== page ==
Eating and communicating are daily parts of our lives that we often don’t stop to think about, but when someone has difficulty doing one or the other it can greatly affect their quality of life. Luckily, speech language pathologists are here to help them; these members of our teams work one-on-one with patients and their families to develop strategies to overcome issues related to communication and swallowing. To learn more about how they do it, we chatted with Sarah Gillespie, a speech language pathologist in our geriatric clinic.
As a speech language pathologist, what do you do?
If you have difficulty swallowing, it may mean that food or liquid is going into the lungs which can cause coughing, choking, weight loss or even lead to a pneumonia. People experiencing difficulty swallowing come in for an assessment, where we do a video x-ray of them eating and drinking different types of food. I make recommendations about the safest consistencies for them and, if necessary, they come back for follow-up appointments to make sure they’re tolerating the changes to their diet.
For communication, most of the people I see have had a stroke so they have difficulty with language (called aphasia) – they can have difficulty expressing themselves or understanding. Sometimes I’m developing strategies for just the patient, sometimes it’s for them and their families. I’ll do an assessment with them and then, if it’s necessary, I’ll see them for a whole block of sessions where they come see me once a week. We do communication-based activities – for example, people who have aphasia often have trouble finding words so we do activities to help with that and come up with strategies they can use when they can’t find their words.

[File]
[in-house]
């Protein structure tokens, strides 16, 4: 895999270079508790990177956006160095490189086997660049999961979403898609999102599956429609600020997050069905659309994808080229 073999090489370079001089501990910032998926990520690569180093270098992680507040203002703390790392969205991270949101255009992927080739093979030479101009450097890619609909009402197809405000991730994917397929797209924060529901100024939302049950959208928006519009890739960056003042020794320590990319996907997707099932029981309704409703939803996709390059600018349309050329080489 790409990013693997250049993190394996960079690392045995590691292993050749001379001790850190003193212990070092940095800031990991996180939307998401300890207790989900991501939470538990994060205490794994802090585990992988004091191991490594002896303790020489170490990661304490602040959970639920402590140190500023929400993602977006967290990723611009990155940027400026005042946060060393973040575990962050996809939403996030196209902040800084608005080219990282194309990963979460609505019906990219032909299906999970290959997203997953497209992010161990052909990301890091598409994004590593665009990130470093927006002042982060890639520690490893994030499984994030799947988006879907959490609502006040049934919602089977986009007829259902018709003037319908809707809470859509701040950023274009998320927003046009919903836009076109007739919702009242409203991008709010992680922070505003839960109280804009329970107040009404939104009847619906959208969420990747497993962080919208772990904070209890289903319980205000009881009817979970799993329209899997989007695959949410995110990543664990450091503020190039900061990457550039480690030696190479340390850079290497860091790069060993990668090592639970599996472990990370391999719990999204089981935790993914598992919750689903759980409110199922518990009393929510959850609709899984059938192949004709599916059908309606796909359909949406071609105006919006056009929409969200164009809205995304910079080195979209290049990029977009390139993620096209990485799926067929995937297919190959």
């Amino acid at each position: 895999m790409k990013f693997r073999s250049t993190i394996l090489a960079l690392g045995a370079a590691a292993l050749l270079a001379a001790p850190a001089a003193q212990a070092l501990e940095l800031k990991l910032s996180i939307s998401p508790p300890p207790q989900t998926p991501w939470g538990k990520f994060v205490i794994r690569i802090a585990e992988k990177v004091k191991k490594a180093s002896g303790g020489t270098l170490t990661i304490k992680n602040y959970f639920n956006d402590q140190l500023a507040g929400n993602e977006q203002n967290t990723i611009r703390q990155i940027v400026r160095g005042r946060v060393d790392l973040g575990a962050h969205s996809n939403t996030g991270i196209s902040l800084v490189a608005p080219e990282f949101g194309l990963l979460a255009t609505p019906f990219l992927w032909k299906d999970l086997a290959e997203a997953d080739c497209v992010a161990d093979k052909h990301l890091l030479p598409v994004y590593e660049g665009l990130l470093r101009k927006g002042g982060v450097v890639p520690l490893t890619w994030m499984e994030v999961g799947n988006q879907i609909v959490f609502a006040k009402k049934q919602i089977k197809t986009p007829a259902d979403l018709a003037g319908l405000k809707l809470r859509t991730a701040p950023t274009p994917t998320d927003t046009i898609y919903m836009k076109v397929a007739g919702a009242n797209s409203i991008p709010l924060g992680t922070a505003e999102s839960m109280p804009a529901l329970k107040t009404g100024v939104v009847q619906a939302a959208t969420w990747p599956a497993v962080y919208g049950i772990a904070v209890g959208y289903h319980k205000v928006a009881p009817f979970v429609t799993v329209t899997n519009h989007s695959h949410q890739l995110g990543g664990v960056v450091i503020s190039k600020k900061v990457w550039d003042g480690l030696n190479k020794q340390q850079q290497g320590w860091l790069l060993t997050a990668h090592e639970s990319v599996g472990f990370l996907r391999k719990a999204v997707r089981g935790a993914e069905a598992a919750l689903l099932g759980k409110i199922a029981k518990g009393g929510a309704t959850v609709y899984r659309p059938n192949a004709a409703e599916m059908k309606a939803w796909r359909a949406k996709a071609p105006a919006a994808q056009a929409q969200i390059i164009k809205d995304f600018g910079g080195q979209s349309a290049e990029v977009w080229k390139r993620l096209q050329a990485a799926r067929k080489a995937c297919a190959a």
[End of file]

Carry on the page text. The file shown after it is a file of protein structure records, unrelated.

What made you interested in this field?
I did my undergrad in linguistics — I always liked languages and I always thought I wanted to be a teacher. When I heard about speech pathology it seemed like it was a perfect meld of teaching and language.
What’s your favourite thing about what you do?
It’s very satisfying when I see progress in a patient, for example when someone who needed a lot of modifications for their diet when I first saw them has progressed to the point where they’re eating more normal consistencies of food and are getting healthier. Similarly when communication patients come back to me and say that they’re communicating better at home, that’s very rewarding.
What’s important for people to remember when speaking with someone who has difficulty communicating?
When speaking with someone who has aphasia, it’s important to remember that it’s a communication impairment, not a cognitive one; they know what they want to say – they just have difficulty saying it. Sometimes you just need to give them time.
And remember that while we often speak to share our thoughts, there are other ways we can communicate including body language and writing. Sometimes asking if there’s another way someone can tell you or show you what they want to say is great because then they’re able to express themselves and move the conversation forward.
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